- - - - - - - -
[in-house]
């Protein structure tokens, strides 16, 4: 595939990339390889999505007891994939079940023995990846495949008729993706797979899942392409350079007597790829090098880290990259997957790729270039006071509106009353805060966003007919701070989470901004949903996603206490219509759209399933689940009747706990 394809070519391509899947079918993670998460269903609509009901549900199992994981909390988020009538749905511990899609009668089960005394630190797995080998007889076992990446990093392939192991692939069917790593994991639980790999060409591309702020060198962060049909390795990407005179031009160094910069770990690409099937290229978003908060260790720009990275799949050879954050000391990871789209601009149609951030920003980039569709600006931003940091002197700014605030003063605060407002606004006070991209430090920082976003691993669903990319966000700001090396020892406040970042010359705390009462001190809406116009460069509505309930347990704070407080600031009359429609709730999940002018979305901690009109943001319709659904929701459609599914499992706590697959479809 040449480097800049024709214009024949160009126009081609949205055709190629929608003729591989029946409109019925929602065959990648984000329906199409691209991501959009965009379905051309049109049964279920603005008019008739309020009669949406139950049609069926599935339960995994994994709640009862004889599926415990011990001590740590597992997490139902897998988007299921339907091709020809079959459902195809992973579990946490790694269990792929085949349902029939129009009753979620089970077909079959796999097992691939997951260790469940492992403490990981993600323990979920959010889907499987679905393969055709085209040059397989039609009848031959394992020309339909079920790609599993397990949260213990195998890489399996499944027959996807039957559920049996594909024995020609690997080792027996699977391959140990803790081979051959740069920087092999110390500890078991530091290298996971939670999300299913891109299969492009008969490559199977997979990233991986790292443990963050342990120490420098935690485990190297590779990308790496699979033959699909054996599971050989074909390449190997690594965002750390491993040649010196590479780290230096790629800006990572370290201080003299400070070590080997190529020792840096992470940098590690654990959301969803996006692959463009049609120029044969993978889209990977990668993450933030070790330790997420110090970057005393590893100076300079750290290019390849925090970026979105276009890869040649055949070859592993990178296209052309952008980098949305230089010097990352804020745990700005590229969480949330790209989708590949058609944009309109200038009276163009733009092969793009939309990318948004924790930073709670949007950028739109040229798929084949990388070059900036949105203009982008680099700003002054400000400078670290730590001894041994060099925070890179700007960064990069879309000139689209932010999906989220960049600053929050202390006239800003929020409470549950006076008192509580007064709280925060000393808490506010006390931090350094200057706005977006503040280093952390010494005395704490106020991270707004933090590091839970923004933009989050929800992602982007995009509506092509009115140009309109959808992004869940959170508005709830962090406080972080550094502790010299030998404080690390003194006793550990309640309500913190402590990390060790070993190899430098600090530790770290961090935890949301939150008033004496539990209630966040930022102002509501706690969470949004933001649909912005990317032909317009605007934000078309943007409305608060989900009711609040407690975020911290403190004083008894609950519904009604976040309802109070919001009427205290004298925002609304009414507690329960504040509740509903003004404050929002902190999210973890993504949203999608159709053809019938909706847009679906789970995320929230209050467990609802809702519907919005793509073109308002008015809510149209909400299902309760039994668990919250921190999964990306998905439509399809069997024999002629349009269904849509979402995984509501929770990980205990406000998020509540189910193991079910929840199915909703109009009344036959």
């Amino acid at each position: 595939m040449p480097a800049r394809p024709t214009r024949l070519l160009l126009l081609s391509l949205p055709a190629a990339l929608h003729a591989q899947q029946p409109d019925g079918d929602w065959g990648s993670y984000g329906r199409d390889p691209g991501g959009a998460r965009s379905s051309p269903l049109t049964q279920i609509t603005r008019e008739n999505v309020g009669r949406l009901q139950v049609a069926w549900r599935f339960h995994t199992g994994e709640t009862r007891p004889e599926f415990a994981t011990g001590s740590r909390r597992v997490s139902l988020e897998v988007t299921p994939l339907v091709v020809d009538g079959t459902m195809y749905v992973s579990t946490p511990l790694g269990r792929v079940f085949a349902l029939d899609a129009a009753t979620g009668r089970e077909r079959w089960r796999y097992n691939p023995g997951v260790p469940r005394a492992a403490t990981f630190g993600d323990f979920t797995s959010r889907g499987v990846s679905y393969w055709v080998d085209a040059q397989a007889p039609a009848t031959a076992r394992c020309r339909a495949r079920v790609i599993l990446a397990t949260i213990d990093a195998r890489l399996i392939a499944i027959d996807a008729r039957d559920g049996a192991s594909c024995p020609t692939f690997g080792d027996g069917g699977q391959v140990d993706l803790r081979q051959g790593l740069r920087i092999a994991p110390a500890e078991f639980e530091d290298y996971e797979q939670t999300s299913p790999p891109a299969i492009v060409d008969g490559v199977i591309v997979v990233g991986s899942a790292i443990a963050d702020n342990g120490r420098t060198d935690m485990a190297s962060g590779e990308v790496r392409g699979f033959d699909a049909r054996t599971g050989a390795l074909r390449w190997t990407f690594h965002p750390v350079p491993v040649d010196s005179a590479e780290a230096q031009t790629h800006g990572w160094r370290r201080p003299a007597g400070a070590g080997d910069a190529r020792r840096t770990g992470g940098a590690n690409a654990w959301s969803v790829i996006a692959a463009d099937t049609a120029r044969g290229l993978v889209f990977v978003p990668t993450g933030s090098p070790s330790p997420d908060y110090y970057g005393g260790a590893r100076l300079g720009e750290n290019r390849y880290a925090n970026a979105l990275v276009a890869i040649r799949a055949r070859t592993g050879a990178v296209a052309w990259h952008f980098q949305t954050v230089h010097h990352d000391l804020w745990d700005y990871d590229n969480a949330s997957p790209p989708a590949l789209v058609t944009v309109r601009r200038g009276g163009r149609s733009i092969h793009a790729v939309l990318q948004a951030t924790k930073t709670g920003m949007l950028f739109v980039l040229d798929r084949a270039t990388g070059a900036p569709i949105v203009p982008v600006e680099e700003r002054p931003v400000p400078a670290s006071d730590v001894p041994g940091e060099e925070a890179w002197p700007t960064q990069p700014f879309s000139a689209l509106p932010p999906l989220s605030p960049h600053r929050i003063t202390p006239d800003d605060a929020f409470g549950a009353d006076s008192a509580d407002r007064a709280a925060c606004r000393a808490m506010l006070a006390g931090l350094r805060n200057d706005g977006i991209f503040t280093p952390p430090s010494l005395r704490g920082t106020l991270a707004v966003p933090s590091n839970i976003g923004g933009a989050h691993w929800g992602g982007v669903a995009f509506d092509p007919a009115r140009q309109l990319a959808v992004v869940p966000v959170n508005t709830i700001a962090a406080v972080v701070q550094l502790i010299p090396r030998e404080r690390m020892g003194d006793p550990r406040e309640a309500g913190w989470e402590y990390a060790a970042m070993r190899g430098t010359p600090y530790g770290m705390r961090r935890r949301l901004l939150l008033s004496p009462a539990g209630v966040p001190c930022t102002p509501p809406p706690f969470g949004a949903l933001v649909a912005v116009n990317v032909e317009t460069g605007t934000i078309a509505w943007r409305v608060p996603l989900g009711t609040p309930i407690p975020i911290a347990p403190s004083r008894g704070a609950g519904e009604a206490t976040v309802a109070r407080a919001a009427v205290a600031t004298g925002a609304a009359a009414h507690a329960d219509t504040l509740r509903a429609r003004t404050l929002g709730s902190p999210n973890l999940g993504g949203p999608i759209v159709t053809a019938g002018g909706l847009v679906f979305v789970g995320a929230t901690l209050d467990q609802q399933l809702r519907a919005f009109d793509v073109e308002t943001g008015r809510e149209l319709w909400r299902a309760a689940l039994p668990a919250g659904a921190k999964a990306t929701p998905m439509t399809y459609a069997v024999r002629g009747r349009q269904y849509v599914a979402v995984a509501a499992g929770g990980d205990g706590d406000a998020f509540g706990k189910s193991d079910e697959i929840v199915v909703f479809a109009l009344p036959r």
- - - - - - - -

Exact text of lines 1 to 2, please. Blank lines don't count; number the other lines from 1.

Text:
[in-house]
């Protein structure tokens, strides 16, 4: 595939990339390889999505007891994939079940023995990846495949008729993706797979899942392409350079007597790829090098880290990259997957790729270039006071509106009353805060966003007919701070989470901004949903996603206490219509759209399933689940009747706990 394809070519391509899947079918993670998460269903609509009901549900199992994981909390988020009538749905511990899609009668089960005394630190797995080998007889076992990446990093392939192991692939069917790593994991639980790999060409591309702020060198962060049909390795990407005179031009160094910069770990690409099937290229978003908060260790720009990275799949050879954050000391990871789209601009149609951030920003980039569709600006931003940091002197700014605030003063605060407002606004006070991209430090920082976003691993669903990319966000700001090396020892406040970042010359705390009462001190809406116009460069509505309930347990704070407080600031009359429609709730999940002018979305901690009109943001319709659904929701459609599914499992706590697959479809 040449480097800049024709214009024949160009126009081609949205055709190629929608003729591989029946409109019925929602065959990648984000329906199409691209991501959009965009379905051309049109049964279920603005008019008739309020009669949406139950049609069926599935339960995994994994709640009862004889599926415990011990001590740590597992997490139902897998988007299921339907091709020809079959459902195809992973579990946490790694269990792929085949349902029939129009009753979620089970077909079959796999097992691939997951260790469940492992403490990981993600323990979920959010889907499987679905393969055709085209040059397989039609009848031959394992020309339909079920790609599993397990949260213990195998890489399996499944027959996807039957559920049996594909024995020609690997080792027996699977391959140990803790081979051959740069920087092999110390500890078991530091290298996971939670999300299913891109299969492009008969490559199977997979990233991986790292443990963050342990120490420098935690485990190297590779990308790496699979033959699909054996599971050989074909390449190997690594965002750390491993040649010196590479780290230096790629800006990572370290201080003299400070070590080997190529020792840096992470940098590690654990959301969803996006692959463009049609120029044969993978889209990977990668993450933030070790330790997420110090970057005393590893100076300079750290290019390849925090970026979105276009890869040649055949070859592993990178296209052309952008980098949305230089010097990352804020745990700005590229969480949330790209989708590949058609944009309109200038009276163009733009092969793009939309990318948004924790930073709670949007950028739109040229798929084949990388070059900036949105203009982008680099700003002054400000400078670290730590001894041994060099925070890179700007960064990069879309000139689209932010999906989220960049600053929050202390006239800003929020409470549950006076008192509580007064709280925060000393808490506010006390931090350094200057706005977006503040280093952390010494005395704490106020991270707004933090590091839970923004933009989050929800992602982007995009509506092509009115140009309109959808992004869940959170508005709830962090406080972080550094502790010299030998404080690390003194006793550990309640309500913190402590990390060790070993190899430098600090530790770290961090935890949301939150008033004496539990209630966040930022102002509501706690969470949004933001649909912005990317032909317009605007934000078309943007409305608060989900009711609040407690975020911290403190004083008894609950519904009604976040309802109070919001009427205290004298925002609304009414507690329960504040509740509903003004404050929002902190999210973890993504949203999608159709053809019938909706847009679906789970995320929230209050467990609802809702519907919005793509073109308002008015809510149209909400299902309760039994668990919250921190999964990306998905439509399809069997024999002629349009269904849509979402995984509501929770990980205990406000998020509540189910193991079910929840199915909703109009009344036959």